The carrying portion 301 includes a generally circular recess 309 for receiving the body of the transducer 912. The circular recess 309 includes a series of concentric terraces ending at a circular aperture 310. The circular aperture 310 opens between the recess 309 through the inward face 321 of the carrying portion 301. The pressure transducer 912 has a flattened cylindrical main body 920 and an flanged upper end 921. The main body 920 rests on second terrace 923 within the recess 309. The flange of the flanged upper end 921 rests on first terrace 925. A pair of locating members 927 extend downward from the cover portion 300. The locating members 927 press against the flanged upper end 921 of the transducer 912 and locate the transducer 912 against the terraces 923 and 925. The plunger 916 has an annular retaining flange 930 at its end distal from its domed end 917. The retaining flange 930 seats on third terrace 929. Third terrace 929 appears as a lip surrounding aperture 310. This lip retains the plunger 916 to the housing. The spacing between terraces 929 and 923, the plunger 916 and the diaphragm 914 of pressure transducer 912 are all such that when the plunger 916 is urged toward leaving the housing through aperture 310, but retained by terrace 929, a narrow space or gap 915 lies between the plunger 916 and the diaphragm 914. As referred to earlier this gap ensures there is no preload on the transducer 912.
 The carrying portion 301 includes locating holes 307 in its outer surface, which receive the legs 308 of the cover portion 300. The carrying portion includes a notch 320 in the wall of recess 309. The notch 320 provides an opening to recess 309 with the cover portion 300 located on the carrying portion 301. This opening permits wiring connections to the sensor 10.
 The carrying portion 301 includes a pair of connection legs 305 extending from either end. Each pair of connection legs 305 are adapted to receive and retain a spring loaded watch strap retaining bar.
FIG. 4 is a side view of the sensor 10 of FIG. 2 used on the wrist 24 of a wearer and placed adjacent to and partially occluding the radial artery 20 of the wearer. FIG. 5 is an illustration of the sensor 10 placed next to the radial artery wherein the user's hand is flexed.
 Referring to FIGS. 4 and 5 the sensor 10 is preferably placed adjacent to the radial artery 20. The radial artery 20 at the wrist 24 has been chosen because firstly, it rests on the radial bone 22 dorsally. The radial bone 22 allows for full transmission of the pulsation to be felt as it is rigid and would not allow for any significant soft tissue compensation. Vertically, the sensor system 10 is locked in together with the watch straps and watch head as one immovable and un-stretchable unit. The plunger 16 is thus behaving similarly to the intra-arterial cannula 2, and the fluid column 3. As the plunger 16 and the diaphragm 14 are the only moving units at each pulsation, the arterial pressure is accurately picked up as a waveform as each heart beat reaches the radial artery. Nevertheless, the advantage is that there is no need for the system to be invasive and it is portable.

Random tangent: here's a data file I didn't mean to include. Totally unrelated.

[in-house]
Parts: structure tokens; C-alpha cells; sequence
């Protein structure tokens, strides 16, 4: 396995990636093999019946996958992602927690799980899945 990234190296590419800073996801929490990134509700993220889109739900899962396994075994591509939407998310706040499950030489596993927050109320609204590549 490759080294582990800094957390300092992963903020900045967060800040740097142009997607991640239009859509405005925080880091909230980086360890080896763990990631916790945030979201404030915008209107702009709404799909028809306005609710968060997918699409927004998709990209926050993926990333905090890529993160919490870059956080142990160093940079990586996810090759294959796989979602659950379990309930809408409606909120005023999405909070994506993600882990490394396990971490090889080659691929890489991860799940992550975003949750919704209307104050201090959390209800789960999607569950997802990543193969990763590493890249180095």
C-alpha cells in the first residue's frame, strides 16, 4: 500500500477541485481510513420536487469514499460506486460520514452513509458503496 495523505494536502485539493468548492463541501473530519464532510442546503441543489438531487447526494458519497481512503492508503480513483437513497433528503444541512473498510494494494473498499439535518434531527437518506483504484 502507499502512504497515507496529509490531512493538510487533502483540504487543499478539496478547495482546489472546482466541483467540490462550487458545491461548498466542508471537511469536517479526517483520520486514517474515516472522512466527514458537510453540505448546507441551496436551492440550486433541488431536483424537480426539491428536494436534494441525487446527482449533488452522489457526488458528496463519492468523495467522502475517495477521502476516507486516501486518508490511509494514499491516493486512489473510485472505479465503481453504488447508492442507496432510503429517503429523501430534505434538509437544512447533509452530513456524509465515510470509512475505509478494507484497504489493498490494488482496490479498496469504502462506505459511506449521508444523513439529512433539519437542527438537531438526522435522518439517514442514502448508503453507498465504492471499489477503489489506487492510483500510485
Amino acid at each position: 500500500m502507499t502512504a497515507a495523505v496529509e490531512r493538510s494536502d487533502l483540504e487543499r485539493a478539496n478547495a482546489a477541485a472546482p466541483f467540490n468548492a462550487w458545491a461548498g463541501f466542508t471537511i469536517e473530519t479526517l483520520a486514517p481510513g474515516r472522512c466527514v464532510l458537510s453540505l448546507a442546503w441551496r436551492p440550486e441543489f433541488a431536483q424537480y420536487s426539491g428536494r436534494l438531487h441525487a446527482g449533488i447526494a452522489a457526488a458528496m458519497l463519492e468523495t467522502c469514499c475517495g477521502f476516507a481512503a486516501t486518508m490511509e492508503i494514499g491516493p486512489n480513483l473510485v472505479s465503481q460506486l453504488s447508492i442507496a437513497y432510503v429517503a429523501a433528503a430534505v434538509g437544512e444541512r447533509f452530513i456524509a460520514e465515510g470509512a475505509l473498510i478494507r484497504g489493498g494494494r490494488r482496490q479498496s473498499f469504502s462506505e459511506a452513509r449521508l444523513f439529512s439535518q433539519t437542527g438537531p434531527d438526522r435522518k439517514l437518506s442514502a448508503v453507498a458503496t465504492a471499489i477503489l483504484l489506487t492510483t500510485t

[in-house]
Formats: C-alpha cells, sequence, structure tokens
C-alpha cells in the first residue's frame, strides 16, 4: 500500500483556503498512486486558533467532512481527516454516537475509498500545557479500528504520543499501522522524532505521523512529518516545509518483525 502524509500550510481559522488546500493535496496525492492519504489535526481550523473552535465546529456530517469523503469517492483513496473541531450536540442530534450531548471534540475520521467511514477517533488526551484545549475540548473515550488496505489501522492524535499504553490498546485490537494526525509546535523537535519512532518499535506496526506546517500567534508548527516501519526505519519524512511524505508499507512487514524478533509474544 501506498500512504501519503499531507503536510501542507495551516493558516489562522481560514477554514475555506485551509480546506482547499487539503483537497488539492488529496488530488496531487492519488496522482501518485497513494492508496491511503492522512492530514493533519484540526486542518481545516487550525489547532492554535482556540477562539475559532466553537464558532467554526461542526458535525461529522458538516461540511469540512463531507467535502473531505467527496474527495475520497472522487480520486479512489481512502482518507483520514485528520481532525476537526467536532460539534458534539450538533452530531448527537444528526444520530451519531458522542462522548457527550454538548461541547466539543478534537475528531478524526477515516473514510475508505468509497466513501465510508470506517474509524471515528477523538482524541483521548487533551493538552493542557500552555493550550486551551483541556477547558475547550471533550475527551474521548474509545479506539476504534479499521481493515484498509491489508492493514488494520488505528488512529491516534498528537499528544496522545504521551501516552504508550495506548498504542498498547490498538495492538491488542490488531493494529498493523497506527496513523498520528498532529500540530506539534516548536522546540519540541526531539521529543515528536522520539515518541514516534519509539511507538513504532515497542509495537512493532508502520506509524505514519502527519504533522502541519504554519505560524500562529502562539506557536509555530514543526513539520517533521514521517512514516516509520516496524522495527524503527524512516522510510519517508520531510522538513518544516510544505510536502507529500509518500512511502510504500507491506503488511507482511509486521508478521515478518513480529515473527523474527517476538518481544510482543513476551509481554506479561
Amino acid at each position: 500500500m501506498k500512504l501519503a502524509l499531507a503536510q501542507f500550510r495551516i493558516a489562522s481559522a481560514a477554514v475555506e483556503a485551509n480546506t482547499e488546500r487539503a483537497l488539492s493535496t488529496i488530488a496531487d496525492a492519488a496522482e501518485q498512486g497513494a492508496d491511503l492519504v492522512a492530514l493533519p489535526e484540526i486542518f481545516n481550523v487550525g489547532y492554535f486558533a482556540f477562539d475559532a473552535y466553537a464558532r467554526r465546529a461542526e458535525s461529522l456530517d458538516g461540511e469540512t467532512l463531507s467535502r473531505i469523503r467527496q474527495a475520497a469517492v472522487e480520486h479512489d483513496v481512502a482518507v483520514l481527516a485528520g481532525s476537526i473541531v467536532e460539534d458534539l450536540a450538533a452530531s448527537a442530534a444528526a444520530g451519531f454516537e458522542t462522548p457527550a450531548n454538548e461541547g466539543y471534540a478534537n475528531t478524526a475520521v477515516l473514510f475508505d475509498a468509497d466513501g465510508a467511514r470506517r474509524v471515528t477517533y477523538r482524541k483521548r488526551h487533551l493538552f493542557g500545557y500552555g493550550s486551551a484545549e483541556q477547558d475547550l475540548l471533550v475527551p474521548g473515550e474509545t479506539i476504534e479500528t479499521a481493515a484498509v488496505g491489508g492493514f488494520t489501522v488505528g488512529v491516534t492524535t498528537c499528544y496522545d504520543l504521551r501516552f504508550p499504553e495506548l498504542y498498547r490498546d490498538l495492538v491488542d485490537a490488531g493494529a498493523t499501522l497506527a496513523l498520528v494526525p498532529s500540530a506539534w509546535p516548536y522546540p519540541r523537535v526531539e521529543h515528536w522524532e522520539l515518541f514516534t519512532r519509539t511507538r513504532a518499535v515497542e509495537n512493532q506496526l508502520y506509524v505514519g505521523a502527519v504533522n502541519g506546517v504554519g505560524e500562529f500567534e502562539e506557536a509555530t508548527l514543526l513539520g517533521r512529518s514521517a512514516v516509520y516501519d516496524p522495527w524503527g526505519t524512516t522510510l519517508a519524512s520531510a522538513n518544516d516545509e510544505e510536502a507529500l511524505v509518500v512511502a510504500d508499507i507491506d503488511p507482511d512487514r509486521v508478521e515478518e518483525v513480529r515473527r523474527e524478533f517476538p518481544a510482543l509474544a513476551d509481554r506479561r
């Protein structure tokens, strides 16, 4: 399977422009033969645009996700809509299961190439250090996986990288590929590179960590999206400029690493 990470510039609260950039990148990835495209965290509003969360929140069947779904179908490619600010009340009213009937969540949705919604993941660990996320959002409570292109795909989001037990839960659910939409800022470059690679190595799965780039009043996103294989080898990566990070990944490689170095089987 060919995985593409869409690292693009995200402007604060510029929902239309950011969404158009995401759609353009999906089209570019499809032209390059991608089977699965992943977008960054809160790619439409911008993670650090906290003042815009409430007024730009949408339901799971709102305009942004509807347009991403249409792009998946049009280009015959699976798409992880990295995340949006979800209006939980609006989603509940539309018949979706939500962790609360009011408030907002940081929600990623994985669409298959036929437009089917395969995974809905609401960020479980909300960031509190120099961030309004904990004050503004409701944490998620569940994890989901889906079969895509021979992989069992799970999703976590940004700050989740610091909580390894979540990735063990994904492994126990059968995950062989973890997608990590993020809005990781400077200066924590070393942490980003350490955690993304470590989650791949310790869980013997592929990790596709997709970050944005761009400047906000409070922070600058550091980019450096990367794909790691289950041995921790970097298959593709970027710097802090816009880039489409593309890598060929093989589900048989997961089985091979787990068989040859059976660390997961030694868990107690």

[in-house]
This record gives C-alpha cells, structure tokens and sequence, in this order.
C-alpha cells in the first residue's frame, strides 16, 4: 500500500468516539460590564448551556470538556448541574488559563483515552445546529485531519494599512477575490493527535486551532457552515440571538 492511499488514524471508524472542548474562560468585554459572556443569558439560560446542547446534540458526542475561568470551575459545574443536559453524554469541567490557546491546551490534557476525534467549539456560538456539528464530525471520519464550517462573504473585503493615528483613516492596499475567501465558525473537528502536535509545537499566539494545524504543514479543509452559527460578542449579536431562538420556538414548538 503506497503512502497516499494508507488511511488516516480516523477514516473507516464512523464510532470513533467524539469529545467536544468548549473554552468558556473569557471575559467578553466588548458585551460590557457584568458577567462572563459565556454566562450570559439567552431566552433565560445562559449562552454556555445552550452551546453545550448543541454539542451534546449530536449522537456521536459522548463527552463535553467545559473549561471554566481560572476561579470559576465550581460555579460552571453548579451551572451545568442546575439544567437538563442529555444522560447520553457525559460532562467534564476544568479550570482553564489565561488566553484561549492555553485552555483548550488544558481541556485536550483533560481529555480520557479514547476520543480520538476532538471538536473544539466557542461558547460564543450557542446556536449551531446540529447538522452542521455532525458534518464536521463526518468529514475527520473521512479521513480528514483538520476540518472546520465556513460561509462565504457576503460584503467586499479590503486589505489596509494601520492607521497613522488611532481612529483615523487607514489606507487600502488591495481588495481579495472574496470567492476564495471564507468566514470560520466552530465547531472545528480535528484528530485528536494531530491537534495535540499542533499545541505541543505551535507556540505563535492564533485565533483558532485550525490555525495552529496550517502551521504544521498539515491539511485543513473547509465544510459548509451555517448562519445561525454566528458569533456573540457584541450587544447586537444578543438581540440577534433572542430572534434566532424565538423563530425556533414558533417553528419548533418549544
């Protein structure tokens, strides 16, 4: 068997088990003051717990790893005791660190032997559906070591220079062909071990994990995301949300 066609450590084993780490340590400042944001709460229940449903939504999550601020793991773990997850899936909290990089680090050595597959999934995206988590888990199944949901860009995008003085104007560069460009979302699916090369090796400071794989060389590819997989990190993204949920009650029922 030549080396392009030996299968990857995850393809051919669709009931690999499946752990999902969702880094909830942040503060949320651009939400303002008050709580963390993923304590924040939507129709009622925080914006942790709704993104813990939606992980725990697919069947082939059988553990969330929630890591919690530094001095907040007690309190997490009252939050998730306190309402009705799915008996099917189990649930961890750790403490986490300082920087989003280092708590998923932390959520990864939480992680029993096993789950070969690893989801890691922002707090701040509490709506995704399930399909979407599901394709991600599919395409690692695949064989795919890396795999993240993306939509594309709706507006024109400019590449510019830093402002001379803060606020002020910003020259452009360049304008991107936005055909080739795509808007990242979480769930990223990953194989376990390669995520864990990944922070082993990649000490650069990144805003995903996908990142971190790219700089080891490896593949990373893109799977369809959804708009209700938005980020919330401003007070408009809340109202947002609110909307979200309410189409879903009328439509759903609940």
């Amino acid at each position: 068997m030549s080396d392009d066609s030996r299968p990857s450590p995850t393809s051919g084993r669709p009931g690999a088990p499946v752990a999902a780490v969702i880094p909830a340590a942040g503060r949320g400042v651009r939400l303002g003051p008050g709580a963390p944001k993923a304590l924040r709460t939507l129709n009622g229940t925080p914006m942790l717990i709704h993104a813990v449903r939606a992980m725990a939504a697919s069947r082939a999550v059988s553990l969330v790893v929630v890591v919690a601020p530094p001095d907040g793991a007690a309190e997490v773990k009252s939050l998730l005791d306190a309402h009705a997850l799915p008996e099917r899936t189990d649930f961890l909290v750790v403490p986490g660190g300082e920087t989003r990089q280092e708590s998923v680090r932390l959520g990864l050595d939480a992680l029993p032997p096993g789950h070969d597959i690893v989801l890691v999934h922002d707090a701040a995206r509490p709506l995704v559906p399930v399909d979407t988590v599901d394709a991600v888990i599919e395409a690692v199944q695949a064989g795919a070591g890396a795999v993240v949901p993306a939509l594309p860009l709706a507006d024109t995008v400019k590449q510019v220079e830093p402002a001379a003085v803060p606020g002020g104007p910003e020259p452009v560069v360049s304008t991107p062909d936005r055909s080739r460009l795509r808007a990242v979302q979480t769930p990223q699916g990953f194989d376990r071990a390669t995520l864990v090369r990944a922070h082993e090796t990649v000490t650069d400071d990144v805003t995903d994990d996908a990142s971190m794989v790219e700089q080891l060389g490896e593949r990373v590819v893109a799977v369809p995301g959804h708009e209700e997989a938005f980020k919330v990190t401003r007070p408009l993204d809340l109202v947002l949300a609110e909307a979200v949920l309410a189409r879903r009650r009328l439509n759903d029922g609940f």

The following reasons improve the functionality of the sensor system:
 1. For a change in pressure between 0 mmHg-300 mmHg, the displacement of the diaphragm against the pressure variation forms a linear relationship. The range of voltage change in the sensor for 20 such an equation is between 0.5V to 4V, after amplification of the signal.
 2. The hemispherical plunger 16 allows for faithful transmission in various wrist positions.
 3. The system does not require any fixation of strap pressure. Its main aim is to pick up the waveform of the pressure in the artery for calibration and calculation of blood pressure values in the software program.
 The housing is designed to house the transducer and the plunger and to effect a vertical applanation force against the radial artery when used with an elastic strap. This is achieved by having a smooth convex outer surface (casing cover) with a guard along the side. The smooth convex surface allows the strap to slide over the casing while the guard maintains the strap in place. The casing chamber houses the transducer firmly with the diaphragm surface facing inwards. The inner surface of the housing is designed with seating for the plunger while allowing a pre-determined gap between the plunger surface and the diaphragm. The plunger protrudes from the pre-determined aperture in the inner casing.
 Referring to FIGS. 6 and 7, according to the preferred embodiment of the present invention the housing enclosing the sensor is connected with a watch head 600 and with the wrist of a wearer by a system of straps and padding. The watch head 600 includes a first strap 617 extending from one side edge to connect with a first pair of straps securing legs 305 of the carrying portion 301 of the housing. The first strap portion 617 is preferably of a length set for a particular user such that with the watch head 600 against the outer plane of a user's wrist the plunger 16 of the sensor will imponge against the radial aretary. This requires the housing to be skewed to one side of the inner face of the user's wrist. The first strap portion 617 will hereafter be referred to as the radial watch strap 617.